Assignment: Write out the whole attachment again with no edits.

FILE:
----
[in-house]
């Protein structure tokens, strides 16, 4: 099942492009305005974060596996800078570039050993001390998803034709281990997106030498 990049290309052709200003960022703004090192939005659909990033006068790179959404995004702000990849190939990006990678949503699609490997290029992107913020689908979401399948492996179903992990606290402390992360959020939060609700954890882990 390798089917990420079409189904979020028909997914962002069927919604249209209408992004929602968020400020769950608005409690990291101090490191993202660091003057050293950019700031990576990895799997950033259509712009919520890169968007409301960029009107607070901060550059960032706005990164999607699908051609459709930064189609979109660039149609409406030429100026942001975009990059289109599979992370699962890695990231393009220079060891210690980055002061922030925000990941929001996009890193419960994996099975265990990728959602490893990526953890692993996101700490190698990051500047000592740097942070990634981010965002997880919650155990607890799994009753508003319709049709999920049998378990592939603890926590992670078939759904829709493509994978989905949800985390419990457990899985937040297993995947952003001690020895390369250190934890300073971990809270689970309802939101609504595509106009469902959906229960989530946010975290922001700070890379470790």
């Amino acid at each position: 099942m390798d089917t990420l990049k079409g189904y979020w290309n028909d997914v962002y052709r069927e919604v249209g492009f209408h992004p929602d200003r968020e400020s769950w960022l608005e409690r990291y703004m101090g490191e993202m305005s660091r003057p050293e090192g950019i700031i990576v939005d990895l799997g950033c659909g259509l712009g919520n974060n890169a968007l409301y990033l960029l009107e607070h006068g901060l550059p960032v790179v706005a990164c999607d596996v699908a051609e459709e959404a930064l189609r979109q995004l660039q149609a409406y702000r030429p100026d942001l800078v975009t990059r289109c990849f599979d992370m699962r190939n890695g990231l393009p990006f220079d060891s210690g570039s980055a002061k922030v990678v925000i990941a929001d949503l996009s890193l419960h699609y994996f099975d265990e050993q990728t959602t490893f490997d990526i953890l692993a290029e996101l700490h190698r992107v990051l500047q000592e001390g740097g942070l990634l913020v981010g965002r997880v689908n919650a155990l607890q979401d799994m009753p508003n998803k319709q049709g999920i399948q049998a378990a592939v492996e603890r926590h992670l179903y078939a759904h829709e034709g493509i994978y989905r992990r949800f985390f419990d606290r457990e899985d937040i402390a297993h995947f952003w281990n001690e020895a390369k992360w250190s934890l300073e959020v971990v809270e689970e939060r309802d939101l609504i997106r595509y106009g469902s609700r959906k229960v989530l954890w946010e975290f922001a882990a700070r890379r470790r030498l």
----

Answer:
[in-house]
């Protein structure tokens, strides 16, 4: 099942492009305005974060596996800078570039050993001390998803034709281990997106030498 990049290309052709200003960022703004090192939005659909990033006068790179959404995004702000990849190939990006990678949503699609490997290029992107913020689908979401399948492996179903992990606290402390992360959020939060609700954890882990 390798089917990420079409189904979020028909997914962002069927919604249209209408992004929602968020400020769950608005409690990291101090490191993202660091003057050293950019700031990576990895799997950033259509712009919520890169968007409301960029009107607070901060550059960032706005990164999607699908051609459709930064189609979109660039149609409406030429100026942001975009990059289109599979992370699962890695990231393009220079060891210690980055002061922030925000990941929001996009890193419960994996099975265990990728959602490893990526953890692993996101700490190698990051500047000592740097942070990634981010965002997880919650155990607890799994009753508003319709049709999920049998378990592939603890926590992670078939759904829709493509994978989905949800985390419990457990899985937040297993995947952003001690020895390369250190934890300073971990809270689970309802939101609504595509106009469902959906229960989530946010975290922001700070890379470790």
């Amino acid at each position: 099942m390798d089917t990420l990049k079409g189904y979020w290309n028909d997914v962002y052709r069927e919604v249209g492009f209408h992004p929602d200003r968020e400020s769950w960022l608005e409690r990291y703004m101090g490191e993202m305005s660091r003057p050293e090192g950019i700031i990576v939005d990895l799997g950033c659909g259509l712009g919520n974060n890169a968007l409301y990033l960029l009107e607070h006068g901060l550059p960032v790179v706005a990164c999607d596996v699908a051609e459709e959404a930064l189609r979109q995004l660039q149609a409406y702000r030429p100026d942001l800078v975009t990059r289109c990849f599979d992370m699962r190939n890695g990231l393009p990006f220079d060891s210690g570039s980055a002061k922030v990678v925000i990941a929001d949503l996009s890193l419960h699609y994996f099975d265990e050993q990728t959602t490893f490997d990526i953890l692993a290029e996101l700490h190698r992107v990051l500047q000592e001390g740097g942070l990634l913020v981010g965002r997880v689908n919650a155990l607890q979401d799994m009753p508003n998803k319709q049709g999920i399948q049998a378990a592939v492996e603890r926590h992670l179903y078939a759904h829709e034709g493509i994978y989905r992990r949800f985390f419990d606290r457990e899985d937040i402390a297993h995947f952003w281990n001690e020895a390369k992360w250190s934890l300073e959020v971990v809270e689970e939060r309802d939101l609504i997106r595509y106009g469902s609700r959906k229960v989530l954890w946010e975290f922001a882990a700070r890379r470790r030498l």